The prosecutor attributed the discrepancy between the statements of her two key witnesses to the fact that "D", as a Bosnian Croat, "may have been cautious about saying things against his own kind," which could be detected from "his physical reactions during his testimony." But, in spite of that, "D" confirmed that he was an unwilling eyewitness to the rape of "A" and that he had seen the accused in front of the room where torture and rape was going on.

According to the prosecutor, Furundzija was "in control of an entire scene ... even if [at one point] he went outside to take a cigarette." Referring to the ruling in the case of Dusko Tadic, the prosecutor maintained that the Furundzija case also concerned not "ordinary" but "significant presence," which had an "encouraging effect" on the direct perpetrators of the crime, because it represented "a silent signal - or maybe not so silent - which everybody understood."

This case, Prosecutor Viseur-Sellers concluded, "is about simple justice, [it is] not that complicated as other [cases]." By allowing rape during the interrogation he was conducting and by not having done anything to stop such violence, the prosecutor claimed, Furundzija committed crimes of torture; outrage upon personal dignity; and aided and abetted rape.

In the part of the closing statement dedicated to sentencing evidence, another member of the prosecution team, Mike Blaxill, qualified the manner in which the crime was committed as an aggravating circumstance and suggested that the prosecution could not find any mitigating circumstances in Furundzija's case.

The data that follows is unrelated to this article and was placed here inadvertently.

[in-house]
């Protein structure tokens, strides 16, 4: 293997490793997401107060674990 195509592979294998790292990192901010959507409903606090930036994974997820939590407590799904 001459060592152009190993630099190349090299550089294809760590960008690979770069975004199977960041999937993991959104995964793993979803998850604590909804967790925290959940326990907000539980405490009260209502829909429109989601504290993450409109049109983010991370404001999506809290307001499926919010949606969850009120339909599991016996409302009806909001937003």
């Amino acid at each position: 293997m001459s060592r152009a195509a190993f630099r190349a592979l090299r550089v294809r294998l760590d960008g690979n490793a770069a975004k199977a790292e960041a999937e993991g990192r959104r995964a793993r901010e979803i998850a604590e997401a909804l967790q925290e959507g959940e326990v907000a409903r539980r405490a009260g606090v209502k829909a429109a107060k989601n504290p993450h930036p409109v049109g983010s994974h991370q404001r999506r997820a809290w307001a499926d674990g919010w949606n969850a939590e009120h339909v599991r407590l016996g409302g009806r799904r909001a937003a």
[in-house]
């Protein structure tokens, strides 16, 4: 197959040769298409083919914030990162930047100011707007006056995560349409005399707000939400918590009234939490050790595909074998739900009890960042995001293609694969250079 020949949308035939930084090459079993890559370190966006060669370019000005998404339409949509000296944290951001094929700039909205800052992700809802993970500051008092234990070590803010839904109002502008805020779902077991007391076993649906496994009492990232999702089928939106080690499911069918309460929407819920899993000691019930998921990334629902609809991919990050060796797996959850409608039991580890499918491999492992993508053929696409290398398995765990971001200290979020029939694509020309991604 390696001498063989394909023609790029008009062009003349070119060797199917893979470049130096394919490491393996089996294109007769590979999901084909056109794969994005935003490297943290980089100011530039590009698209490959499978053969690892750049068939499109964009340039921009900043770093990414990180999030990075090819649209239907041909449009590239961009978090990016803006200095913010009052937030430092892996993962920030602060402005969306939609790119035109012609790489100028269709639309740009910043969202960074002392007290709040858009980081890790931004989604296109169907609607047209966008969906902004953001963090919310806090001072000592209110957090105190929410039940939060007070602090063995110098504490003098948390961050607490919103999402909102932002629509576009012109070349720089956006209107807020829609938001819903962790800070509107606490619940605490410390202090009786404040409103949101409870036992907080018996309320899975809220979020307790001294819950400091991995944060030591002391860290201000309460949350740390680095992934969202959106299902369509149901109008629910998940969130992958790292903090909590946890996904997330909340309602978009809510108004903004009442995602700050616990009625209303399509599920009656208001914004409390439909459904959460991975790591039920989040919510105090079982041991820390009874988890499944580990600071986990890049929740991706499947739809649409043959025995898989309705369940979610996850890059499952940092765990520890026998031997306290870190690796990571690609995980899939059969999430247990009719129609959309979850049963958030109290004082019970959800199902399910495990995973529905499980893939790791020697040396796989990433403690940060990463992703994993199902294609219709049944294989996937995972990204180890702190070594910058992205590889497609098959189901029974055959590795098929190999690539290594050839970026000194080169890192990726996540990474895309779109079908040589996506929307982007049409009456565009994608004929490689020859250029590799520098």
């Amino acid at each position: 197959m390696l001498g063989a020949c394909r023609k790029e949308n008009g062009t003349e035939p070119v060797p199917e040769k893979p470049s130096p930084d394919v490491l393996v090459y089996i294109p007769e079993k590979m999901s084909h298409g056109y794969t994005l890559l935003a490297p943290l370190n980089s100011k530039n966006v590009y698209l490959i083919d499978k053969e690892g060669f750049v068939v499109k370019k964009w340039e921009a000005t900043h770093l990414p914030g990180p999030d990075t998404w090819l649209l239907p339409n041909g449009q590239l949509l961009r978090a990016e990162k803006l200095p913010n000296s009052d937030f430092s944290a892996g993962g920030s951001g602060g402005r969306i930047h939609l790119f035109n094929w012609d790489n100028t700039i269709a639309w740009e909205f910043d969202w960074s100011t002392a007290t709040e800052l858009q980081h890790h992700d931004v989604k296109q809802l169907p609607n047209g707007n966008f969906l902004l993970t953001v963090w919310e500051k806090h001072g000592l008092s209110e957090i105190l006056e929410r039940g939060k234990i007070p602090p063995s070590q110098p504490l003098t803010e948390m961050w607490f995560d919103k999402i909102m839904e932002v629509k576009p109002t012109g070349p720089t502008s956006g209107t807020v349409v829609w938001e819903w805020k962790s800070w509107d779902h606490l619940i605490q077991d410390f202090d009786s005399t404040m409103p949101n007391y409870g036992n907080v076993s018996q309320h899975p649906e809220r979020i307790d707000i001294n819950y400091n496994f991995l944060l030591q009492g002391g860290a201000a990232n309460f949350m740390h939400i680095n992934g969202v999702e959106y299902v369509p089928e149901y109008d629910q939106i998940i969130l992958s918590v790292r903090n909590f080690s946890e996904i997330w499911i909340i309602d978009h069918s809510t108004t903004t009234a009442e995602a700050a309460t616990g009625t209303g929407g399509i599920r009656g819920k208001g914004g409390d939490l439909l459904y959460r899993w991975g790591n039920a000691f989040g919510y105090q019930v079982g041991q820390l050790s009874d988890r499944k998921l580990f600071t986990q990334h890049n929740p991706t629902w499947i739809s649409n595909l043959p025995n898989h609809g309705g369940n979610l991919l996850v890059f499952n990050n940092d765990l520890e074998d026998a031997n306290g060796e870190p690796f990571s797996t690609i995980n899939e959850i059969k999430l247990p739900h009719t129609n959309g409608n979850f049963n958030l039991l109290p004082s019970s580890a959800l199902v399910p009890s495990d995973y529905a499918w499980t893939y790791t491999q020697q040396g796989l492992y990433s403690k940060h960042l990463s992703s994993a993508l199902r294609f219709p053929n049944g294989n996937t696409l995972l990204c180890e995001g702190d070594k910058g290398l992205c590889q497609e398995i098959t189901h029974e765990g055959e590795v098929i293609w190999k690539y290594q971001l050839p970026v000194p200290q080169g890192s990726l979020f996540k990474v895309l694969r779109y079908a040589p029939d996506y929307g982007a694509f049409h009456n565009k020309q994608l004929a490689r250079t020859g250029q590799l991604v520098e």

As the court is obliged to take into account the sentencing practice in the former Yugoslavia while meting out a sentence, Blaxill referred to the minimum punishment envisaged by laws in ex-Yugoslav states for similar cases (5 years imprisonment) as "totally not applicable here," pointing out that the prosecution believed that the "maximum [20 years] is a potential option for this court."

The defense, headed by Luka Misetic, a U.S. lawyer of Croatian origin, held on to its main argument that the prosecutor's entire case rested on only one witness - the victim - and on her ability to recollect the events. The defense did not dispute that the victim had gone through what is described in the indictment and what she herself described before the court.

On the contrary, Misetic said, "if the accused 'B' [direct executioner of the sexual violence against "A", who has been identified before the court as Miroslav "Cicko" Bralo] were sitting behind me ... you would have had the testimony of 'A', corroborating evidence by 'D', and you would have left this courtroom convinced of ["B"'s] guilt."

However, according to the defense lawyers, the trial has shown that there is reasonable doubt that Furundzija was present during those events, which the defense ascribes to "personal rage of the accused "B", who went on a rampage." Because of that, Misetic concluded, "this case cries out for an acquittal."

Trial Chamber II, under the presidency of Zambian Judge Florence Mumba in this case, concluded the trial of Anto Furundzija after only eight working days. It, however, did not announce a date for its verdict.